WINSTON-SALEM, N.C. (AP) — President Barack Obama warned Monday the United States faces a new "Sputnik moment" in an increasingly one-world economy and said it must move dramatically to reclaim its place as the global leader.
Obama pressed anew in a North Carolina speech for an accommodation with Republicans on extending Bush era tax cuts, saying he would cede ground in his positions in order to help lawmakers reach a bipartisan compromise.
The president signaled a deal could be close, and said "we've got to make sure we're coming up with a solution, even if it's not 100 percent what I want or 100 percent what the Republicans want."
The president used much of his 10-day Asian tour recently to argue America's case for more open markets for U.S. goods, and in his remarks Monday at the Forsyth Technical Community College, he carried the appeal even further.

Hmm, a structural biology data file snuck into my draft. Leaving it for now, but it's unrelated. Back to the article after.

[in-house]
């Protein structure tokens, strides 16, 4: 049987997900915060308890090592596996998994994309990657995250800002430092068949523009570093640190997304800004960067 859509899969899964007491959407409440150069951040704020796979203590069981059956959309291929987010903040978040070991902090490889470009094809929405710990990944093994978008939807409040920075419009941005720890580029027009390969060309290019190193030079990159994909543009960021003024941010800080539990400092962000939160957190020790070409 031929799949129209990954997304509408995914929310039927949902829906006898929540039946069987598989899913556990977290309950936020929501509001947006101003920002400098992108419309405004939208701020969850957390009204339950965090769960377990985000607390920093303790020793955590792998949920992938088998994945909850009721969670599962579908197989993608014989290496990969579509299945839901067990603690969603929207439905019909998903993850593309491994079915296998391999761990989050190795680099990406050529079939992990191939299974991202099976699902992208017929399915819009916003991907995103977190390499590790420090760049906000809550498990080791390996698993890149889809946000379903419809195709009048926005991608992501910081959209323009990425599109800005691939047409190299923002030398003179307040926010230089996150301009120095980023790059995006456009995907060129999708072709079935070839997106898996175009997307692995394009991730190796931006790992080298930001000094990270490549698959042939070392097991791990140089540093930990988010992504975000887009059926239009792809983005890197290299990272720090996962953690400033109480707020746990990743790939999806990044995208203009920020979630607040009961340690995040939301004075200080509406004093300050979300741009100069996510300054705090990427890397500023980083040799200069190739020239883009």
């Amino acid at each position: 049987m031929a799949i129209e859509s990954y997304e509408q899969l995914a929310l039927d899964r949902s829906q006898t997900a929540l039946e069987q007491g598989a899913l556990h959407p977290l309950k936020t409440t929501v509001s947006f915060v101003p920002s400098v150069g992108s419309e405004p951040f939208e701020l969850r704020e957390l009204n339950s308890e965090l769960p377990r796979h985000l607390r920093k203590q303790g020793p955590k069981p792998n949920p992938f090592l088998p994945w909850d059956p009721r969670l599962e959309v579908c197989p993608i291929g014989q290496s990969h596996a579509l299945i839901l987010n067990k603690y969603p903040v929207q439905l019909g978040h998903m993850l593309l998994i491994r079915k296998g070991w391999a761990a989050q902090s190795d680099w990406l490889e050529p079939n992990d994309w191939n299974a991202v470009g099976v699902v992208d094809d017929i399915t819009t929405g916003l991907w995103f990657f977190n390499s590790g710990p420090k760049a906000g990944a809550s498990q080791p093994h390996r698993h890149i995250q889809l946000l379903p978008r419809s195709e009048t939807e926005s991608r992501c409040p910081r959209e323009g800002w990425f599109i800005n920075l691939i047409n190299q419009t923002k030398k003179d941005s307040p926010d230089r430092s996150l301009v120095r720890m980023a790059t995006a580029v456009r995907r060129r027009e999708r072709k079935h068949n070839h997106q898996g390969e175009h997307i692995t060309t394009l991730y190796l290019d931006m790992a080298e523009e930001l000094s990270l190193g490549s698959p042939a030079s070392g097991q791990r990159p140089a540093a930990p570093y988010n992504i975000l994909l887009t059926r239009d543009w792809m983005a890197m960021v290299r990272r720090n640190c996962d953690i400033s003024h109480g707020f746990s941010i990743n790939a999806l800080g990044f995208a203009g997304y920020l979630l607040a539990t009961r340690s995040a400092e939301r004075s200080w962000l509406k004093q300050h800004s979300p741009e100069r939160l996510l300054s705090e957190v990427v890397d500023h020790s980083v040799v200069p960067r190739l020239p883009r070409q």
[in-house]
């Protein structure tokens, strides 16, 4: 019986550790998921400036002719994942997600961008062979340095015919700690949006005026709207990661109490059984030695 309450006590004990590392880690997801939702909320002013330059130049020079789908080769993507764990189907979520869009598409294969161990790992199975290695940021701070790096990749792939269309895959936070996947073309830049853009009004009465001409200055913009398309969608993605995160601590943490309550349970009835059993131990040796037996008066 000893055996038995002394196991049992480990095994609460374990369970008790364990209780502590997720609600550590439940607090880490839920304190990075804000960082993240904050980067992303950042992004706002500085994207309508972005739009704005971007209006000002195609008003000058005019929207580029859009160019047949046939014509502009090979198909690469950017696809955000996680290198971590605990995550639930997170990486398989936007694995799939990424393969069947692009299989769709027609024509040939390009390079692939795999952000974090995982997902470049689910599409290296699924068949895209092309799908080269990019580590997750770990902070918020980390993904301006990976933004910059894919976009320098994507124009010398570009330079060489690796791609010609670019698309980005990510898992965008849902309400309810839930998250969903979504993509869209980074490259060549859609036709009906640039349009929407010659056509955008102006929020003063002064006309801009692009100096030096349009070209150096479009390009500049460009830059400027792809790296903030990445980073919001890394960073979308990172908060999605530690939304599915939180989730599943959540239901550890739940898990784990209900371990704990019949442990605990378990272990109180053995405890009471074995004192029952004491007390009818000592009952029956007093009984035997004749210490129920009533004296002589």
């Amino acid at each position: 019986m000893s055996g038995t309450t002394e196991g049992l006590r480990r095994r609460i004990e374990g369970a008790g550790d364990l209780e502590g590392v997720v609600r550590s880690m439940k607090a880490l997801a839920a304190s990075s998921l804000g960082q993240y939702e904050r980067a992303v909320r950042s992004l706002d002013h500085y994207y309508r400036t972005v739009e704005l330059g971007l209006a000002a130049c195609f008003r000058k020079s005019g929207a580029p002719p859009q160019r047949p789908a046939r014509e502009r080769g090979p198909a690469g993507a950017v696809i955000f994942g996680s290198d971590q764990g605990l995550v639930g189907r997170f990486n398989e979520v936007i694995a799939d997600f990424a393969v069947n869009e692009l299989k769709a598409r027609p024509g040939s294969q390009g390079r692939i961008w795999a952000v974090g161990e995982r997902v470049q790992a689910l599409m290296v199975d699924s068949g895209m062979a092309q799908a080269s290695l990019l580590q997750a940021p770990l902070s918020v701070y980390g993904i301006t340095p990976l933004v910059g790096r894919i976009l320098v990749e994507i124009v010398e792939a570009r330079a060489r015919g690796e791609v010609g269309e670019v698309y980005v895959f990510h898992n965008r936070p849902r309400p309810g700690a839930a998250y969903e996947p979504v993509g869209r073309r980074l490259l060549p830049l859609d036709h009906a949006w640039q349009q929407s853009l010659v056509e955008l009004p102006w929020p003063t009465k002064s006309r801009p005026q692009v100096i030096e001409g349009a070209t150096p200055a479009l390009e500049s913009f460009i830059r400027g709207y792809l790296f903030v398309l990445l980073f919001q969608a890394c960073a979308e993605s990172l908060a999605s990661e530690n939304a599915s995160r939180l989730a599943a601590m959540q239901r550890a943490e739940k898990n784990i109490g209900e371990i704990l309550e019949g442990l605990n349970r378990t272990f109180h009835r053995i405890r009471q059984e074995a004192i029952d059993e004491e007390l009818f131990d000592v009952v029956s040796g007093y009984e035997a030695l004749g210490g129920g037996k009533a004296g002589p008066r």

Proclaiming a "new Sputnik moment," Obama recalled the shock in this country over the Soviet Union's launch of the first satellite in 1957 and the national response that put America in the forefront of technology development. He said the most important competition for America today is not between Democrats and Republicans but with other nations.
In Washington, Democrats and Republicans are seeking a compromise in Capitol Hill talks on extending the Bush-era tax cuts, which are due to expire at the end of the year. An outline is emerging that would temporarily extend the cuts for all taxpayers and extend jobless benefits for millions of American.
Obama said lawmakers are still engaged in "serious debate" as they work through differences. He reiterated his opposition to a permanent extension of tax cuts for top income earners, saying the country couldn't afford them.
The negotiations between the administration and lawmakers of both parties has centered on a two-year extension of current rates.
With the nation's unemployment rate hovering near 10 percent, Obama also said it was equally important for lawmakers to pass an extension of the jobless benefits.
Republicans have insisted that any extension of jobless aid be paid for with cuts elsewhere in the federal budget. The White House opposes that, saying such cuts are economically damaging during a weak recovery.